When I had first called about the house I had asked if there was the option to have a real fire, I had said that I know it’s a minor thing but that it’s important for me to have a fire to curl up in front of during the winter months. Patsy had agreed, saying that we all need our home comforts. Today I found the fireplace ready set with a bucket of coal, some long matches and even a couple of candles from the Isle of Skye Candle Co. Out in the utility room there was a further bucket of coal, kindling and firelighters.

The amount of care and attention that Patsy had put into making the house feel homely really touched me. It was my first taste of the kindness that a lot of people have up here. I knew that I’d made the right choice to choose this place to live.

photo 3

My lovely Art Deco fireplace all ready for my first fire (the wood was to stop the wind from coming down the chimney)

Only having a small carful of bags meant that unpacking was unusually speedy.
I didn’t put everything away immediately though. You never know when the sun might be shining again so, after saying hello to Patsy and her husband Donald, I took the opportunity to go out and explore.

The clifftop path

Looking over the bay from the clifftop path

Straight out to sea

Straight out to sea, one of my favourite views

On my first visit I’d noticed a little rocky beach on the edge of the bay just a little further North of the house. I’d go and check that out.

It wasn’t quite as simple as I had expected, as I crossed the fields I realised that I needed to find my way down a vertical craggy rock face first. In the end I found a sheep path that ran along the cliff the zigzagged down a less precipitous part of the rock.
If in doubt always follow a sheep path; they may seem stupid but they’re good navigators. Just make sure it’s a sheep you’re following and not a mountain goat…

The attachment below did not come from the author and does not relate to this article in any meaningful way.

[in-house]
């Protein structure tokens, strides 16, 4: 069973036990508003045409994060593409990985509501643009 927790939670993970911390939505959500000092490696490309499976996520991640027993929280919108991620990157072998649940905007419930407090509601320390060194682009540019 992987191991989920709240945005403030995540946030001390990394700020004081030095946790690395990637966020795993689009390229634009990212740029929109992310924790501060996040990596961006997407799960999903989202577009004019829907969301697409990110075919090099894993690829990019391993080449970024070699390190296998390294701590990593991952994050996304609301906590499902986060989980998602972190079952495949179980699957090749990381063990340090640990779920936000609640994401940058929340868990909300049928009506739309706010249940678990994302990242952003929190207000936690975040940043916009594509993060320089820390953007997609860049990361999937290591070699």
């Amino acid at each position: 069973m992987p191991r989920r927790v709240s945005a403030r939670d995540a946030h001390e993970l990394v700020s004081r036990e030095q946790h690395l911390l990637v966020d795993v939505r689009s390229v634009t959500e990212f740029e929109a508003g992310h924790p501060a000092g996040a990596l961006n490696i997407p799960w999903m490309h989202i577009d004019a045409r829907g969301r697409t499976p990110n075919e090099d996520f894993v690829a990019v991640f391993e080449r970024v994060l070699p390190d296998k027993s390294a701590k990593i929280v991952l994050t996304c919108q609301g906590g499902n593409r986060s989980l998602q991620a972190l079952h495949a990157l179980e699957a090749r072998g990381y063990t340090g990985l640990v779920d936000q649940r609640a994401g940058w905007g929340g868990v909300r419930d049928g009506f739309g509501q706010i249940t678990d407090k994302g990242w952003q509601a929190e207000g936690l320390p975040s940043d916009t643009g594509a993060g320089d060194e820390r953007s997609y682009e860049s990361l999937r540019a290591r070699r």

Walking along the cliffs

Walking along the cliffs on the sheep path

Rock climbing beasties

Rock-climbing beasties

It was worth the effort. I picked my way over rockpools containing shells, fat ruby sea anemones and tiny darting fish. The only sounds were the lapping of the waves and the songbirds in the grass. It was like my own private beach.
I sat for a while and thought of how busy and stressed I’d been in the months before I came here. Now I have time to sit on a rock and do nothing but stare out to sea and enjoy the peace.

Colourful rockpools with red anemones

Colourful rockpools

A sea anemone

A sea anemone

Shells amongst the rocks

Shells amongst the rocks

Of course, the peace here isn’t constant. Today is calm but I’ve been told about a fisherman who was washed off the rocks metres from where I sat. He was dragged out to sea and never seen again. It’s a tragic thing to happen but it doesn’t seem to be uncommon around here (I’ve heard other similar stories)
This isn’t a place to be underestimated.

Sitting on the rocks looking out over the bay

Sitting on the rocks looking out over the bay

Eventually I head back and begin to unpack into my new home. I couldn’t (still can’t) help but keep stopping to look out of the windows at the view.

As the sun began to set over the sea I pulled a chair over to the window and popped open the little bottle of champagne that I’d brought especially.
With a silent cheers I drank to my new home and wondered what adventures would lie ahead…

Toasting a new home

Toasting a new home

Notes From A Small-ish Island #1

Just a collection of odd recollections and musings from the last week or so…

I was working at the gallery today and an older man came up to the desk. He muttered something that I didn’t quite catch. He repeated it, “[mumble mumble] …trousers.”